Our backyard plot is 4 feet by 8 feet. This is our third year to attempt to plant things in it. It is also a raised bed, the soil came from a local composting plant that uses city scraps for compost. Everything I put into this soil has done poorly, if not immediately died. We also have terrible infestations of squash bugs, caterpillars, and extremely aggressive roly polys. I did not even know roly polys were aggressive until I got this garden. Those roly polys eat ALL the baby plants from the ground up. They never make it to full grown plants. Those that do make it to medium size never get any bigger, and the tomatoes do not produce much. I spent all of last year amending the soil with a number of different soil additives (organic) and spraying with garrett juice (compost juice). The soil failed all soil tests, showing that it has basically no nutrients at all. Kale grows well consistently, but it’s pretty difficult to kill kale. I planted a lavender plant in the fall and it’s not dead either, but it hasn’t grown. The broccoli I planted over the winter produced a few times. I also trapped thousands of roly polys by setting traps of tuna cans full of (cheap) beer. Roly Polys LOVE beer! But they get drunk and drown in it. It’s pretty awesome.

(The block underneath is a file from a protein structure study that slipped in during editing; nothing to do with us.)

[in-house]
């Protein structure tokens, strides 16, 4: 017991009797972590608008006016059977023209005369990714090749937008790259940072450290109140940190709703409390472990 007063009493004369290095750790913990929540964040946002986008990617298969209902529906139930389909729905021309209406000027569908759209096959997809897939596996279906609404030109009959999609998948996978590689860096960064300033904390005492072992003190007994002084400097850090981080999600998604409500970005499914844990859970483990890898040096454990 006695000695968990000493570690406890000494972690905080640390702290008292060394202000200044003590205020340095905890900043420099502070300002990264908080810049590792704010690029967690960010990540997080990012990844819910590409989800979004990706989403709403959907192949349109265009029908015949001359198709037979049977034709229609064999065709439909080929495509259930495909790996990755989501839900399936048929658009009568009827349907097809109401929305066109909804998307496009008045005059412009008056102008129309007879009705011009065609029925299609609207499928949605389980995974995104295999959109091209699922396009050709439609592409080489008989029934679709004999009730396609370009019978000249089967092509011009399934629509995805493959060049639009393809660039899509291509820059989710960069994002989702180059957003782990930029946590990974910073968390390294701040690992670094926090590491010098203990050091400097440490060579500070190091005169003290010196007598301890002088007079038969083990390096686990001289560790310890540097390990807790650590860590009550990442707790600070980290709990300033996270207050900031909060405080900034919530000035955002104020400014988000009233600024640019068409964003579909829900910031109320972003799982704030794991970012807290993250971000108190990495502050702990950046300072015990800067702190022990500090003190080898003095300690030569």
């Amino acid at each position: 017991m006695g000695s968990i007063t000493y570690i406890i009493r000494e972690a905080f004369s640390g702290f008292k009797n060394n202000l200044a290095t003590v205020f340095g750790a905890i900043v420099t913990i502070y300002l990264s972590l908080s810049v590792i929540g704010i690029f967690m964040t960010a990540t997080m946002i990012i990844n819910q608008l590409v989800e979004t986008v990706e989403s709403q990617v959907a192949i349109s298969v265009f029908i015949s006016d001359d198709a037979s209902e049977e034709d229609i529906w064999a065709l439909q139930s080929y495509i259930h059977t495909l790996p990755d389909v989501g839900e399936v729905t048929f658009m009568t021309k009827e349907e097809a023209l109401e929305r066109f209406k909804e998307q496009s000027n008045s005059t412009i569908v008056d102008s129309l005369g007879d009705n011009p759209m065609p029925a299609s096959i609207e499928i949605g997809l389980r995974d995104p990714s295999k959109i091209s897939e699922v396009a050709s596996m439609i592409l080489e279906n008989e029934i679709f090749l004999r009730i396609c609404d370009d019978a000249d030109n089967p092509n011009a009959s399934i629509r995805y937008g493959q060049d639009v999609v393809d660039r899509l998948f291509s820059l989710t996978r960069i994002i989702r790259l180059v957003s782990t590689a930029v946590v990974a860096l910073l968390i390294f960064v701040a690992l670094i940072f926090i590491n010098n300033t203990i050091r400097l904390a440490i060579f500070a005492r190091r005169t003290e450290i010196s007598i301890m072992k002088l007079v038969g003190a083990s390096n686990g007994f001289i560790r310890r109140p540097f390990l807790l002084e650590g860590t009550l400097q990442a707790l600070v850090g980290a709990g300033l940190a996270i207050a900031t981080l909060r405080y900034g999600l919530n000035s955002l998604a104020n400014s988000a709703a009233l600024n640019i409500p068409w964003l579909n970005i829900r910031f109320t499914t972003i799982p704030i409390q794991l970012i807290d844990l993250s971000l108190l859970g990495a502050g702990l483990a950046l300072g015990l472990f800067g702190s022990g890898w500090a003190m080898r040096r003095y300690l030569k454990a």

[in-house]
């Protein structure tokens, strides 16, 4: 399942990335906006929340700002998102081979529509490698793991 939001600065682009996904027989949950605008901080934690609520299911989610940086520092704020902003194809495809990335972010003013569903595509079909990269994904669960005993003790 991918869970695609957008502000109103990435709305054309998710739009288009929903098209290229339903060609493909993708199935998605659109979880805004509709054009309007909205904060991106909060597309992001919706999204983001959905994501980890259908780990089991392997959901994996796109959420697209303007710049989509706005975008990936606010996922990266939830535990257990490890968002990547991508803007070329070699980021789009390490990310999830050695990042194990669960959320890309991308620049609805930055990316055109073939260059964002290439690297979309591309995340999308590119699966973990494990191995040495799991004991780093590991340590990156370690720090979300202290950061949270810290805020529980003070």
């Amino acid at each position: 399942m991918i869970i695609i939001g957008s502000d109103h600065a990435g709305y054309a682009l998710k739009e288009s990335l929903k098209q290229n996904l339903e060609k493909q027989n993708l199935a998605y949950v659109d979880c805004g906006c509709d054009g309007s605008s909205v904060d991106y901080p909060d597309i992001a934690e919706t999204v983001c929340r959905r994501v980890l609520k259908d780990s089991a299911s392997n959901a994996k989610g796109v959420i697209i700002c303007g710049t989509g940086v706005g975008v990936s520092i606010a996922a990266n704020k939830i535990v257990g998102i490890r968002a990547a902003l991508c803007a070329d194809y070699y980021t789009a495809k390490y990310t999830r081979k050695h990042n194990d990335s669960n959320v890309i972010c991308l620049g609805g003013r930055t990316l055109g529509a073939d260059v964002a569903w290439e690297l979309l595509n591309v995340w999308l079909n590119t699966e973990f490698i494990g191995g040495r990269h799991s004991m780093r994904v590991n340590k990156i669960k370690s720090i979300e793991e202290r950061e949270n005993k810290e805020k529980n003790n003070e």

I spoke with another friend who is a master gardener about my raised bed in the backyard and she suggested mushroom compost. I have added 3 bags to the backyard bed and attempted to mix it in. I will also continue to add the soil amendments I added before, as well as the garrett juice. Hopefully this will be enough to allow some things to grow.

This morning it was our turn to water the community garden, so we stopped by a local gardening store and bought some small plants. Another way I am attempting to improve our results is to buy from local gardening stores rather than Home Depot, as I have in the past. I am hoping that the quality will be better.

Today we bought:

cilantro
tomatoes (I do not even understand the types of tomatoes, who knows what I bought? My 4 year old daughter picked it out)
dill
bell pepper
salad mix

Garden Plants 2015 - starting plants | Living Consciously Blog

We already had seeds for:

carrots
marigolds (to repel harmful insects)
sunflowers
green leaf lettuce

In addition:

an onion from my pantry sprouted and I have planted it in the community garden plot, it’s already huge!
a “volunteer” squash from last year has started re-growing in the community garden plot